## Topic 14.3: 4th-Order Runge Kutta's Method

Introduction Notes Theory HOWTO Examples Engineering Error Questions Matlab Maple

The 4th-order Runge Kutta method for solving IVPs is to Heun's method as Simpson's rule is to the trapezoidal rule. It samples the slope at intermediate points as well as the end points to find a good average of the slope across the interval.

# Background

Useful background for this topic includes:

# Interactive Maplet

A Demonstration of the 4th-order Runge Kutta Method

# Theory

By using a similar strategy to the trapezoidal rule to find a better approximation to an IVP in Heun's method, consider now Simpson's rule, where not only the end points, but also the interior points of the interval are sampled.

The 4th-order Runge Kutta method is similar to Simpson's rule: a sample of the slope is made at the mid-point on the interval, as well as the end points, and a weighted average is taken, placing more weight on the slope at the mid point.

It should be noted that Runge-Kutta refers to an entire class of IVP solvers, which includes Euler's method and Heun's method. We are looking at one particularly effective, yet simple, case.

Given the IVP

y(1)(t) = f( t, y(t) )
y(t0) = y0

if we want to estimate y(t1), we set h = t1t0. Remember that f( t, y ) gives the slope at the point (t, y). Thus, we can find the slope at (t0, y0):

K0 = f( t0, y0 )

Next, we use this slope to estimate y(t0 + h/2) ≈ y0 + ½ hK0 and sample the slope at this intermediate point:

K1 = f( t0 + ½h, y0 + ½h K0 )

Using this new slope, we estimate y(t0 + h/2) ≈ y0 + ½ hK1 and sample the slope at this new point:

K2 = f( t0 + ½h, y0 + ½h K1 )

Finally, we use this last approximation of the slope to estimate y(t1) = y(t0 + h) ≈ y0 + hK2 and sample the slope at this point:

K3 = f( t0 + h, y0 + h K2 )

All four of these slopes, K0, K1, K2, and K3 approximate the slope of the solution on the interval [t0, t1], and therefore we take the following weighted average:

Therefore, we approximate y(t1) by

Note how the two values K1 and K2 both approximate the slope at the midpoint. Thus, the averaging is very similar to Simpson's rule which also places a weight of 4 on the midpoint.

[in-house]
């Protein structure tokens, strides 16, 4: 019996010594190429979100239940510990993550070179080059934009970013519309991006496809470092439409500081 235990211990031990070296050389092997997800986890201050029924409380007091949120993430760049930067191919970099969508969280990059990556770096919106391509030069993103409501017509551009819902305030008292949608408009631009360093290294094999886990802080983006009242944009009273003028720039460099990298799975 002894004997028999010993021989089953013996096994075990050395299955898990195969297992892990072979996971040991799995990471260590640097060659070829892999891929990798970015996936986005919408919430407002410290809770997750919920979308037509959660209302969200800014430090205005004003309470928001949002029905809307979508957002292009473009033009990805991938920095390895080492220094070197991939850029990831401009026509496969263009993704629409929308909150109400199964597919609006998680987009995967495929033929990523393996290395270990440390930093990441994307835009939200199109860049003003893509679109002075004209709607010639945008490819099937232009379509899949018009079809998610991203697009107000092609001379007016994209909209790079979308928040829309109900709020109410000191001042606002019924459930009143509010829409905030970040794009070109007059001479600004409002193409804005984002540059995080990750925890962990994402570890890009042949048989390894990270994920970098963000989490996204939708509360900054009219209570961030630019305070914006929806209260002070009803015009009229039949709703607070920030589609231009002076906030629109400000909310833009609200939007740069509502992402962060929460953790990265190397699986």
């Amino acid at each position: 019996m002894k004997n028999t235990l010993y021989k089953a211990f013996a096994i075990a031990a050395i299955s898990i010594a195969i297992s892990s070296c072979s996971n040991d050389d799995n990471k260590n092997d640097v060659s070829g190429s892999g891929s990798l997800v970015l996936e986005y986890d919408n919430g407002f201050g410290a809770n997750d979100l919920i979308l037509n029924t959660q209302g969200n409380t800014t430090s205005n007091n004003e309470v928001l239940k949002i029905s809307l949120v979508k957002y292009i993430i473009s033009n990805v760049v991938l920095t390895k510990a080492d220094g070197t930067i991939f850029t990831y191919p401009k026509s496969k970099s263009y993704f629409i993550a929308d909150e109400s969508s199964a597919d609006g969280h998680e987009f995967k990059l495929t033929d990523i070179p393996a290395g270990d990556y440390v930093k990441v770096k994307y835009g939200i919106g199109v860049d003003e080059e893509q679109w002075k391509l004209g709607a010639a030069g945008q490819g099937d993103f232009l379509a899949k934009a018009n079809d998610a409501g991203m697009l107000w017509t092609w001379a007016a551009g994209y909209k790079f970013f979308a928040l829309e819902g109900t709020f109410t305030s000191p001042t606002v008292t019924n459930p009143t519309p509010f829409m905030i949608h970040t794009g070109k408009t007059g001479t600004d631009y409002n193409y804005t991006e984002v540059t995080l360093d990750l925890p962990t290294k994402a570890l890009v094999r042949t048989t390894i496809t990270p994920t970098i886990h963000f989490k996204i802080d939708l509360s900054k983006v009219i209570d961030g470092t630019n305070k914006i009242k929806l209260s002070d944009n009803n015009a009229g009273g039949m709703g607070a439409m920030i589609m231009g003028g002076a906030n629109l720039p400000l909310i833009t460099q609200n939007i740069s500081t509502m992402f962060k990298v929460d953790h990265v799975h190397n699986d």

# Graphical Representation

To view this graphically, let's consider the IVP

y(1)(t) = ½y(t) - t + 1
y(0) = 0.5

Figure 1 shows Euler's approximation of y(1), that is, following the slope K0 = f(t0, y0) = 1.25, we get that y(0.5) ≈ 0.5 + 0.5 ⋅ 1.25 = 1.125.

Figure 1. Euler's approximation to the value of y(0.5).

If we sample the slope at (0.5, 1.125), we find that it is K1 = f(0.5, 1.125) = 1.0625. This slope is shown as a light-blue line in Figure 2.

Figure 2. The slope at the point (0.5, 1.125).

We can use this second slope to approximate y(0.5) ≈ 0.5 + 0.5 ⋅ K1 = 1.03125. This is shown in Figure 3.

Figure 3. Following the slope K1 out a distance h/2 = 0.5.

If we sample the slope at (0.5, 1.03125), we find that it is K2 = f(0.5, 1.03125) = 1.015625. This slope is shown as a gold line in Figure 4.

Figure 4. The slope at the point (0.5, 1.03125).

Finally, we can use this third slope to approximate y(1.0) ≈ 0.5 + 1 ⋅ K2 = 1.515625. This is shown in Figure 5.

Figure 5. Following the slope K2 out a distance h = 1.

If we sample the slope at (1, 1.515625), we find that it is K3 = f(l, 1.515625) = 0.7578125. This slope is shown as a magenta line in Figure 4.

Figure 6. The slope at the point (1, 1.515625).

The weighted average of these four slopes is 1.02734375. Therefore, we approximate y(t1) by following this average slope out a distance 1: y1 = y0 + 1.02734375 ⋅ 1 = 1.527343750. This is shown in Figure 7. Note the significant improvement in the approximation as compared to that found by Heun's method.

Figure 7. 4th-order Runge Kutta approximation to y(1).